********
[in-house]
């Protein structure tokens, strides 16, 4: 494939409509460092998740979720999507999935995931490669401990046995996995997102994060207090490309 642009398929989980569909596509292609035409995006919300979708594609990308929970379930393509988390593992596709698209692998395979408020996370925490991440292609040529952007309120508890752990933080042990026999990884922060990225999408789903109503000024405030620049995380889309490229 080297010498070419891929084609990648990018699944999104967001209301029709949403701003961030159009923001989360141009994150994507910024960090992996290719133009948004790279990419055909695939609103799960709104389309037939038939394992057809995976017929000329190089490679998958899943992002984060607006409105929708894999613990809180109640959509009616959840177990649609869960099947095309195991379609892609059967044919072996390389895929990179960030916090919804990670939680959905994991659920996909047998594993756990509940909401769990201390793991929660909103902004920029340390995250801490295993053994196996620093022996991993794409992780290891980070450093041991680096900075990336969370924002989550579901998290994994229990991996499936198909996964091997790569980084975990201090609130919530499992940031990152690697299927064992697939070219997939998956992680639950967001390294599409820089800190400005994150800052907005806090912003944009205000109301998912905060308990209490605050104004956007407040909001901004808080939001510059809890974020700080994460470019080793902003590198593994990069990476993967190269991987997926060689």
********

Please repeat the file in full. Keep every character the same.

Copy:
[in-house]
């Protein structure tokens, strides 16, 4: 494939409509460092998740979720999507999935995931490669401990046995996995997102994060207090490309 642009398929989980569909596509292609035409995006919300979708594609990308929970379930393509988390593992596709698209692998395979408020996370925490991440292609040529952007309120508890752990933080042990026999990884922060990225999408789903109503000024405030620049995380889309490229 080297010498070419891929084609990648990018699944999104967001209301029709949403701003961030159009923001989360141009994150994507910024960090992996290719133009948004790279990419055909695939609103799960709104389309037939038939394992057809995976017929000329190089490679998958899943992002984060607006409105929708894999613990809180109640959509009616959840177990649609869960099947095309195991379609892609059967044919072996390389895929990179960030916090919804990670939680959905994991659920996909047998594993756990509940909401769990201390793991929660909103902004920029340390995250801490295993053994196996620093022996991993794409992780290891980070450093041991680096900075990336969370924002989550579901998290994994229990991996499936198909996964091997790569980084975990201090609130919530499992940031990152690697299927064992697939070219997939998956992680639950967001390294599409820089800190400005994150800052907005806090912003944009205000109301998912905060308990209490605050104004956007407040909001901004808080939001510059809890974020700080994460470019080793902003590198593994990069990476993967190269991987997926060689």